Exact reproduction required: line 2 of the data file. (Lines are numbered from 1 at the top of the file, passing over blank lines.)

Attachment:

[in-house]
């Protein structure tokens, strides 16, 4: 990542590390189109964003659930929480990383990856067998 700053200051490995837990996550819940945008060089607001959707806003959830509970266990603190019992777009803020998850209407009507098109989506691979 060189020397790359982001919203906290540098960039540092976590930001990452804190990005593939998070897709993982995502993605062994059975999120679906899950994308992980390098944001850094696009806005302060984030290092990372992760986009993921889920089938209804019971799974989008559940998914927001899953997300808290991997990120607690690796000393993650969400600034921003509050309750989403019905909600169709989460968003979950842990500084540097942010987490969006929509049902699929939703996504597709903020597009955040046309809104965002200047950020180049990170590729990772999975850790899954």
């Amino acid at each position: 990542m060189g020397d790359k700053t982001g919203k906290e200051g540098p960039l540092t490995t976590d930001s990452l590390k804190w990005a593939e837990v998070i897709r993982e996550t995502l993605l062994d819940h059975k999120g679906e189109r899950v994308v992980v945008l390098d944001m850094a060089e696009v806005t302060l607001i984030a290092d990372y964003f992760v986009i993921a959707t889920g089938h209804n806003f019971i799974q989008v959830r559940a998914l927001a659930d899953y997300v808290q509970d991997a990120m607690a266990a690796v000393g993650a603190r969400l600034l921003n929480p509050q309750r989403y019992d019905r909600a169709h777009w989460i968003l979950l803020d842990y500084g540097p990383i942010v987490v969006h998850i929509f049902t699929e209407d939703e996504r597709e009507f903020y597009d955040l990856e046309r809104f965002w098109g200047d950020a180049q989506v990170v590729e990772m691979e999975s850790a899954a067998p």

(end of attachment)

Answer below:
């Protein structure tokens, strides 16, 4: 990542590390189109964003659930929480990383990856067998 700053200051490995837990996550819940945008060089607001959707806003959830509970266990603190019992777009803020998850209407009507098109989506691979 060189020397790359982001919203906290540098960039540092976590930001990452804190990005593939998070897709993982995502993605062994059975999120679906899950994308992980390098944001850094696009806005302060984030290092990372992760986009993921889920089938209804019971799974989008559940998914927001899953997300808290991997990120607690690796000393993650969400600034921003509050309750989403019905909600169709989460968003979950842990500084540097942010987490969006929509049902699929939703996504597709903020597009955040046309809104965002200047950020180049990170590729990772999975850790899954």